Burundi is an African country that has had a long history of instability. This instability stems from the ethnic tensions between the Hutus and the Tutsis. As we have learned about the Rwandan genocide, similar massacres have also happened in Burundi since they are bordering countries. However, after decades of violence and tension, the Arusha Accords and other peace agreements finally put an end to the civil war between the year 2000 and 2003. The country has seen relative peace since then. But a recent event is threatening this peace. President Pierre Nkurunziza of Burundi announced in 2015 that he might be running for a third term. This has outraged many for, a president is only allowed two terms, which was an agreement made during the peace accords. Many people fear that if he is re-elected it could disrupt the few delicate years of peace this country has been able to achieve. Main opponents of this conflict are human rights activists such as, Jean-Claude Nkundwa. Jean-Claude fears that armed groups may be used to let the President run for a third term. For example, there was already one incident in which 47 people were killed in some sort of military confrontation. These are just early signs of what means may be used to carry out this conflict. If something is not done, it could get out of hand. The UN, the US, and the African Union have shown growing concern over this conflict. They have urged Burundi to respect free elections and to remain peaceful. I do not agree with the effectiveness of the actions of the international community. Yes they have voiced their concern, but that is all. A more concrete action may be needed to ensure that peace is still kept. Overall, there is not much we can do at this moment until we see who the next president of Burundi is. Hopefully, Burundi will see fair elections and not result back to the dark past they once faced.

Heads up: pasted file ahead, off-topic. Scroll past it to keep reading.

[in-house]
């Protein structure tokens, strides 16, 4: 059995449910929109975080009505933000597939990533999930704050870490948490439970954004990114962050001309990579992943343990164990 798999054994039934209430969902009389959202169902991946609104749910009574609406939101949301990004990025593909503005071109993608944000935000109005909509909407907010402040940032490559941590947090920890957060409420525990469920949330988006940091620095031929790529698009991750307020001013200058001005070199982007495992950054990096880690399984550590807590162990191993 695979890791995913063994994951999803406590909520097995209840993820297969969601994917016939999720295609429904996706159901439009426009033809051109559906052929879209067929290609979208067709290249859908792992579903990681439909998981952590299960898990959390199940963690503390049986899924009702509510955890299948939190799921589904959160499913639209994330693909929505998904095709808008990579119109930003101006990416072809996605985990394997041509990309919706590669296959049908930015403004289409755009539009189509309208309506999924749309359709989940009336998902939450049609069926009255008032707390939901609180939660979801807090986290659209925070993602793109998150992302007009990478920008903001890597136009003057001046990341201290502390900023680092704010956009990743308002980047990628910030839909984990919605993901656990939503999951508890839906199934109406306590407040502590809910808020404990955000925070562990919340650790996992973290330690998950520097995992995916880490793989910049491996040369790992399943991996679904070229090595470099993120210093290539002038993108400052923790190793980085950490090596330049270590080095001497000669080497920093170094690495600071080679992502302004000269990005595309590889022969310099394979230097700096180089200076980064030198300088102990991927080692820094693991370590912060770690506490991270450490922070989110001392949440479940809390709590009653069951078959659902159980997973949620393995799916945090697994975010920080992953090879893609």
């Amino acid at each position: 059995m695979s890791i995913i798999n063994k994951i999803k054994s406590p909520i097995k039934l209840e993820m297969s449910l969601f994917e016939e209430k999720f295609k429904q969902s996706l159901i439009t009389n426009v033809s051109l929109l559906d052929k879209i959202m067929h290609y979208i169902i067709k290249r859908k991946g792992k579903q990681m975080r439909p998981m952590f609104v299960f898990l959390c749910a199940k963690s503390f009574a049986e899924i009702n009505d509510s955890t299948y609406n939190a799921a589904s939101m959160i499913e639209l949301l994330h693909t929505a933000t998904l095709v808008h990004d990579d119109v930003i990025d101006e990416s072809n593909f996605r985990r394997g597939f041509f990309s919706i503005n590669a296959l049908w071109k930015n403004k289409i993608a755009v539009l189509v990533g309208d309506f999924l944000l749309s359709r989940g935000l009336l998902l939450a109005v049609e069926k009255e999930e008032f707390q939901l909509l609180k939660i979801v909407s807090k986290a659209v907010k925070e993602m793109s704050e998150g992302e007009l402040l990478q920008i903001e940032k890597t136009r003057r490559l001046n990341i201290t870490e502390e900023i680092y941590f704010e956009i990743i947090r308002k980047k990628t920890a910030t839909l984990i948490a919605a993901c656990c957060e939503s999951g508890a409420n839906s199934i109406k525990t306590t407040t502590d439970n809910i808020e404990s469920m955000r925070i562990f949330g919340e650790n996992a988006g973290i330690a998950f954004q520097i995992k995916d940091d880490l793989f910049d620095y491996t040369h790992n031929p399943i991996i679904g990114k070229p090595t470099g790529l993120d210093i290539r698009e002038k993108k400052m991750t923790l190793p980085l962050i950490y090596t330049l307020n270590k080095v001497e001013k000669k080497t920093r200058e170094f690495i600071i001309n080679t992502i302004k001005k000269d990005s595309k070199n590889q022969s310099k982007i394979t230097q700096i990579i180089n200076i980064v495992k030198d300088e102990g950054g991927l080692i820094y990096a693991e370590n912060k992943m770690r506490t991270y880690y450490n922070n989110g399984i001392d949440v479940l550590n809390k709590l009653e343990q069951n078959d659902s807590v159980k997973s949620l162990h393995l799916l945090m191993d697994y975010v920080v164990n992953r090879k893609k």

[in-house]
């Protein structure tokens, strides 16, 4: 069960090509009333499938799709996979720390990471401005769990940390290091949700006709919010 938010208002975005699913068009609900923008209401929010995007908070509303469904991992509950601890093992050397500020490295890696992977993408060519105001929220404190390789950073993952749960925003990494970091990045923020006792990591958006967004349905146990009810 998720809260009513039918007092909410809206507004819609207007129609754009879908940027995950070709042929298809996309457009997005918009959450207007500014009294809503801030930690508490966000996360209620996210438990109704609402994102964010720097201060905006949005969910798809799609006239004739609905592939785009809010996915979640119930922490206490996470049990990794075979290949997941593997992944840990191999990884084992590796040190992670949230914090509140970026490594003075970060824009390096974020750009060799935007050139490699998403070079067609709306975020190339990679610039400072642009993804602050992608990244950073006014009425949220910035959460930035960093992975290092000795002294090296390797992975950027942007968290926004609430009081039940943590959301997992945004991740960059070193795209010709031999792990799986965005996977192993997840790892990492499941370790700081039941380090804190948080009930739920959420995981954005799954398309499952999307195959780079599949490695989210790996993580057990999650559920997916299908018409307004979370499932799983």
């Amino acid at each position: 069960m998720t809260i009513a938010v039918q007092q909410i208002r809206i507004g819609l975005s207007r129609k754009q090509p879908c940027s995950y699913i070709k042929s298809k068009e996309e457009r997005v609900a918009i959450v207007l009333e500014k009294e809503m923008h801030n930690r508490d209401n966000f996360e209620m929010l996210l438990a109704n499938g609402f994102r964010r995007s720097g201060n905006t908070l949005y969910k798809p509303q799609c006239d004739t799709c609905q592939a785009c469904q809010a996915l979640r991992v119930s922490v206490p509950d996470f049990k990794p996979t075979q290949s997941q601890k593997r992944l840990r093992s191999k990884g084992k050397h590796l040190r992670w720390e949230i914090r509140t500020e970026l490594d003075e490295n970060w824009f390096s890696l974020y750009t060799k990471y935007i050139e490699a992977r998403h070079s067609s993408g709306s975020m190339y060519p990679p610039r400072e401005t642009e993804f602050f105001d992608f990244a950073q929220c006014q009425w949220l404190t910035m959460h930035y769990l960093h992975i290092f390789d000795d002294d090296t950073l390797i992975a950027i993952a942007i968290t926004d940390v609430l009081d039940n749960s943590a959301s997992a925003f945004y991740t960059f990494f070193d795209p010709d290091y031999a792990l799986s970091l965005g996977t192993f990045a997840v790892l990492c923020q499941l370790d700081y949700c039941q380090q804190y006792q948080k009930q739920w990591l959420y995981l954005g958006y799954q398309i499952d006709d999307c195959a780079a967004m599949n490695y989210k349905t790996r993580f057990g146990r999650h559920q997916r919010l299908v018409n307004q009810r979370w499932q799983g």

Source Citation: http://www.voanews.com/content/concerns-of-violenc...

Joselow, Gabe. "Concerns of Violence as Burundi President Weighs Third Term." VOA. N.p., 1 Apr. 2015. Web. 02 May 2015.

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